“And this one?” – “That’s your Body Zone ticket.” “Well, what about this one?” – “That’s your Blackadder ticket.” “And this?” – “That’s your coupon for ice-skating.” “And what the hell’s this thing?”- “Ah yes, that’s your voting card, sir.” “Our what? I vote we bloody go home and come back with a filing cabinet.” An American lady pushes through the crowd. “Hi, I’m exhausted. Couldn’t the meridian line be brought inside?” Certainly, madam, wait here while I adjust the North and South Poles.
“We’re just walking round in circles,” yells a furious grandma, offering an opportunity to activate those razor-sharp customer service skills. Now is not the time to say: “Well, stupid, what do you expect? The Dome is round.” Instead, you suggest that they all go on a mini-break to the Rest Zone, where they can lie down and chill (literally: the floor of the Rest Zone was freezing) while listening to the relaxing sound of “Somewhere Over the Rainbow” played so slowly it won’t finish for another millennium.
“Active listening” was service principle number three. When guests approached with comments such as “It’s all vacuous garbage” or “There’s just nothing here”, it was best to reply: “Really, madam, which parts have you found to be vacuous garbage?” “Umm, well . . .” (she looks around for inspiration). You continue: “You see, while working here, I’m doing a PhD on that very subject and I’d value your perceptions.” “Damn!” thinks madam. “Why doesn’t she just chew gum and say ‘I only started here today’?”
Visitors would demand that a zone be explained down to the last frame of a film, then shrug: “I don’t think we’ll bother.” Or they’d grab you and demand: “Is there much in here for us?”- “I’m afraid not, sir, you’ll hate it.” “Come on then, dear, let’s go in.” “Dear” would smile ruefully, seeing a great moaning opportunity ahead.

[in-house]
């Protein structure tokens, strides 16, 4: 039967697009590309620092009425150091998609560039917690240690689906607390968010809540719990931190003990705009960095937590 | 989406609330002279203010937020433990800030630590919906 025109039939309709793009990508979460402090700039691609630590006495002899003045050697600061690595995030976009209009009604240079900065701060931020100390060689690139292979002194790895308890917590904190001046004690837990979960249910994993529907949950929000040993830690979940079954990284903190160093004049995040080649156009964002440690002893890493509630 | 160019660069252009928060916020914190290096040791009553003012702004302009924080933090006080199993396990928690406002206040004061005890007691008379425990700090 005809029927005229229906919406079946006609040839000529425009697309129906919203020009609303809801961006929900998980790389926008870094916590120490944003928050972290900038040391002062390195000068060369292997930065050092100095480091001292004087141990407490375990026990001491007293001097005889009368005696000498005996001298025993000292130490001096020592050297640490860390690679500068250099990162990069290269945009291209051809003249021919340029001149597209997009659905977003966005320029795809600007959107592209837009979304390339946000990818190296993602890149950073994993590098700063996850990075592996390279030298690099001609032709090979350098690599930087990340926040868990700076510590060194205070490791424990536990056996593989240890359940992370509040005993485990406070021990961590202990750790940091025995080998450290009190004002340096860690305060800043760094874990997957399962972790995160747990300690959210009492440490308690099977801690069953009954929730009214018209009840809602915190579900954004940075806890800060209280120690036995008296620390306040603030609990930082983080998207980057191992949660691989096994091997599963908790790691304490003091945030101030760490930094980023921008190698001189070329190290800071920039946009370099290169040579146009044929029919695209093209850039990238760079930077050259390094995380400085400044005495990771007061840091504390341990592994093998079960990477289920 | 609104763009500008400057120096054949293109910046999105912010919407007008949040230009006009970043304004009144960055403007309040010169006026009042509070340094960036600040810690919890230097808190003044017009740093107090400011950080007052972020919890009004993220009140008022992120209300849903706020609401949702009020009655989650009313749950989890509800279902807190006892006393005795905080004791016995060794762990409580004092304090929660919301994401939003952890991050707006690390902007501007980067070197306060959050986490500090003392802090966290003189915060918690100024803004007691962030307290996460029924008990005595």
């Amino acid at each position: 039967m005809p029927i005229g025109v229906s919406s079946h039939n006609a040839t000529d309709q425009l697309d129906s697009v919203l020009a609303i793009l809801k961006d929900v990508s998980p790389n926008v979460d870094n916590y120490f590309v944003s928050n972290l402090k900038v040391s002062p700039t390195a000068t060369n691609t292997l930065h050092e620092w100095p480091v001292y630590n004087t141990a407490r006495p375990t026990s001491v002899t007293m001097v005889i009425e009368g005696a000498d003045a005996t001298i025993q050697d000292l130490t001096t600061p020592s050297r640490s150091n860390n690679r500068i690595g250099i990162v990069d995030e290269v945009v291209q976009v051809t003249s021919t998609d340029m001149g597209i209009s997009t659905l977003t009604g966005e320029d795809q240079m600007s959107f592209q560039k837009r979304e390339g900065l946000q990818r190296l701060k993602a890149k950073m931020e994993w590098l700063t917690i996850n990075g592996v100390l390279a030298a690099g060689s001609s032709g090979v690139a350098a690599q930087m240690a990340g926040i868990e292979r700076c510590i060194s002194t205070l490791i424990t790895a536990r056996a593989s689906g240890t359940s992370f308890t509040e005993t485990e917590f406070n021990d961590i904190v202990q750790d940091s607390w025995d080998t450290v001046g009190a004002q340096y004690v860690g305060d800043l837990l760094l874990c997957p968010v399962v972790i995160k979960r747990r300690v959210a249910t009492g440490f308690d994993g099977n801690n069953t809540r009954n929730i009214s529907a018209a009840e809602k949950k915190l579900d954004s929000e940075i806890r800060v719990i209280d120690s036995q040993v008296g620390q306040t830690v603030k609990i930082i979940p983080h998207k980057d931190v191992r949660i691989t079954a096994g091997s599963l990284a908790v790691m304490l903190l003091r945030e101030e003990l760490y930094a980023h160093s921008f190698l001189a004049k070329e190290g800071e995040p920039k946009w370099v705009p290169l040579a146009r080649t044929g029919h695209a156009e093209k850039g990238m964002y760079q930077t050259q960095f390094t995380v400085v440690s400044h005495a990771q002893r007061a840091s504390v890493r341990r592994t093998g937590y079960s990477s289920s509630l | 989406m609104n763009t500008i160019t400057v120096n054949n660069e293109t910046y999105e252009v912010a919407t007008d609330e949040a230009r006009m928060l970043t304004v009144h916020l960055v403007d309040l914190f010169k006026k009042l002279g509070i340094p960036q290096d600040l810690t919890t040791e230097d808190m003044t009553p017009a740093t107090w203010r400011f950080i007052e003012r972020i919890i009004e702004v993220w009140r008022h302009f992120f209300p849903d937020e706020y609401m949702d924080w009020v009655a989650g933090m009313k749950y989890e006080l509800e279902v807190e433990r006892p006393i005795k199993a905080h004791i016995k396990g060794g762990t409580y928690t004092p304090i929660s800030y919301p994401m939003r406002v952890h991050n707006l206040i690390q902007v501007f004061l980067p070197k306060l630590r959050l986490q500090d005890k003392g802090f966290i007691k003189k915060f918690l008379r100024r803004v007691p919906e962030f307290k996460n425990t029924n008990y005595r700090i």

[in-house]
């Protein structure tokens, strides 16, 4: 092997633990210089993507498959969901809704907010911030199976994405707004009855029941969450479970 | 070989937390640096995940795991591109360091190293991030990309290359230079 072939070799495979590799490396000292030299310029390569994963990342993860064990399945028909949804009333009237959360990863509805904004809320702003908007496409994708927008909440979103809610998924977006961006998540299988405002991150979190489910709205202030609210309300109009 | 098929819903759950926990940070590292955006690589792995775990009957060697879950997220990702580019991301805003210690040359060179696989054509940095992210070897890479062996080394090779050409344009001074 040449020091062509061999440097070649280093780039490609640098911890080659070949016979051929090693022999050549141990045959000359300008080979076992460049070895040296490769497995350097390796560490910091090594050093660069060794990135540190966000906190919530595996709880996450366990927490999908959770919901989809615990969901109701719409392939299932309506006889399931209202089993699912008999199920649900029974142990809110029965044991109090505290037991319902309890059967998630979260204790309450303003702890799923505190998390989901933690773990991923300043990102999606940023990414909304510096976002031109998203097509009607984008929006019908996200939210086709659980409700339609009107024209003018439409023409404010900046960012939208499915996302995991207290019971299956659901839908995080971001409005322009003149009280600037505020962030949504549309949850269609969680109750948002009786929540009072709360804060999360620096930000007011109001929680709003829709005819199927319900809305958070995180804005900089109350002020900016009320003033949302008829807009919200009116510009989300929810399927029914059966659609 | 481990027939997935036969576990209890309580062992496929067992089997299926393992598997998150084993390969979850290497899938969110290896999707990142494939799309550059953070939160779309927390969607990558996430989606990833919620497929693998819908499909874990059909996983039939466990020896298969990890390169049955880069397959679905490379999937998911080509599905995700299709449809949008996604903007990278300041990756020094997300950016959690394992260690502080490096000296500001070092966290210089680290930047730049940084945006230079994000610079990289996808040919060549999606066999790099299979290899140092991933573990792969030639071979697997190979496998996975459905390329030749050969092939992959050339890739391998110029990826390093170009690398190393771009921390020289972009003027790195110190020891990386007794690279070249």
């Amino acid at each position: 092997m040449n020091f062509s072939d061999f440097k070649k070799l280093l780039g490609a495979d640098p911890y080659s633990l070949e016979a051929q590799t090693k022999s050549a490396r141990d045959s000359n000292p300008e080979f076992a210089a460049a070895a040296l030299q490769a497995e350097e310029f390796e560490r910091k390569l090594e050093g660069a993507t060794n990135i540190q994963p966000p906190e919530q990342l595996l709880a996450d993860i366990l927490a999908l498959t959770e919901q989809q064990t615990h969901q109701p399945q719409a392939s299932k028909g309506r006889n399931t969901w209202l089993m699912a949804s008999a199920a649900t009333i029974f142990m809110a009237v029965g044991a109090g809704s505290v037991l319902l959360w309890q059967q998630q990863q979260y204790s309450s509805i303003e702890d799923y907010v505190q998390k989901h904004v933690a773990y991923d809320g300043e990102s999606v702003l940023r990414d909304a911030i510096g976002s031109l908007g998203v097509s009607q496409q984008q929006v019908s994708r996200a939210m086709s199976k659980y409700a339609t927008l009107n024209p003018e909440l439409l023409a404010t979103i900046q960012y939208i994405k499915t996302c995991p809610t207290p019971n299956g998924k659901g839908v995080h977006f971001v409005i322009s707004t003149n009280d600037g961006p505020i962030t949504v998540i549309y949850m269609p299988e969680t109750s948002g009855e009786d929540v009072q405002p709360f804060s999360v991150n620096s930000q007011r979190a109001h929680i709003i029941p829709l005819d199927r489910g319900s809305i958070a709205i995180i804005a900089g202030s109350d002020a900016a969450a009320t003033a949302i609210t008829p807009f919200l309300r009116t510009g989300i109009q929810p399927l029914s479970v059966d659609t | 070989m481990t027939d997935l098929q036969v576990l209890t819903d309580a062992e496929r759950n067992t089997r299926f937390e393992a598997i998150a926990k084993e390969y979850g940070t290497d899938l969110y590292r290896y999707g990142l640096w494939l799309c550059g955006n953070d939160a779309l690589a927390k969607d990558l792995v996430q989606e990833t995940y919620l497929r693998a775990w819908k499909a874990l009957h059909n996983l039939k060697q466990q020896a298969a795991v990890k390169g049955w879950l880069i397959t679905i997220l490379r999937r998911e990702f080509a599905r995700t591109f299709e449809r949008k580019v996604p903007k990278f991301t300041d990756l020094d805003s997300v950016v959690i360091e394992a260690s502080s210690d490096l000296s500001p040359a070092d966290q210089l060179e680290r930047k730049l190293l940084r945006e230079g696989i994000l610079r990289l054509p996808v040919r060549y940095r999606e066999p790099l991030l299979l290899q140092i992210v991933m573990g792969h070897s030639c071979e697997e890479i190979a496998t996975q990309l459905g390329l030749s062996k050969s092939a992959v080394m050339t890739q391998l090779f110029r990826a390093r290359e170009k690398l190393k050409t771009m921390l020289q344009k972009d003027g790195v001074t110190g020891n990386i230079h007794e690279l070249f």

The most difficult moans to deal with were those off-site. On the bus home, a small bit of bright yellow might suddenly dart out from under your jacket, beckoning fellow passengers to come up and have a go. “It stinks, that Dome,” a man might lean across three seats to say. Mmm, I would muse, there were problems with drains not coping with customer demand. He prods my arm and I know his next remark will be: “They could have built three hospitals with that money.” I agree: “I know they could, but they didn’t.” “It’s seven hundred million on a pile of stinking shit,” he froths. I compose myself: “It’s good that the grounds have been decontaminated.” “They haven’t, you’re all doomed, you lot. You’ll be covered in yellow and black lurgy by February and you won’t be able to sue.” “It has provided a lot of local jobs,” shouts a supporter. “Yes,” I agree defensively, “I was unemployed before the Dome.” The man winces. “Seven hundred million to get you off the dole.” I nod in agreement. “Yes, it does seem a bit OTT. Have a lovely day,” I say in my best Disneyesque style to wind him up.
We shall end this article in the Prayer Space of the Dome, my haven on hectic days – of which, contrary to popular opinion, there were many. It was the one place in Domedom where you could guarantee there would be no crush. Occasionally, someone would enter and write something humbling in the prayer dedication book. Or something stupid.
One day, I was drifting off into a management-and-visitor-free trance when the door was flung open, letting in the noise of the show, followed by a bellowing voice: “Excuse me, love” – Damn, I should have worn my camouflage – “which way is it to Mecca?” I leapt to my feet and went into “exceeding expectation mode”, made a quick assessment that the lady was not in need of a bingo hall and racked my brains. Which way is east-south-east?
“Over here,” I pointed. “You don’t mind if I crash out while you pray, do you?” “Be my guest,” she grinned. It was a pleasant few minutes before returning to the chaos.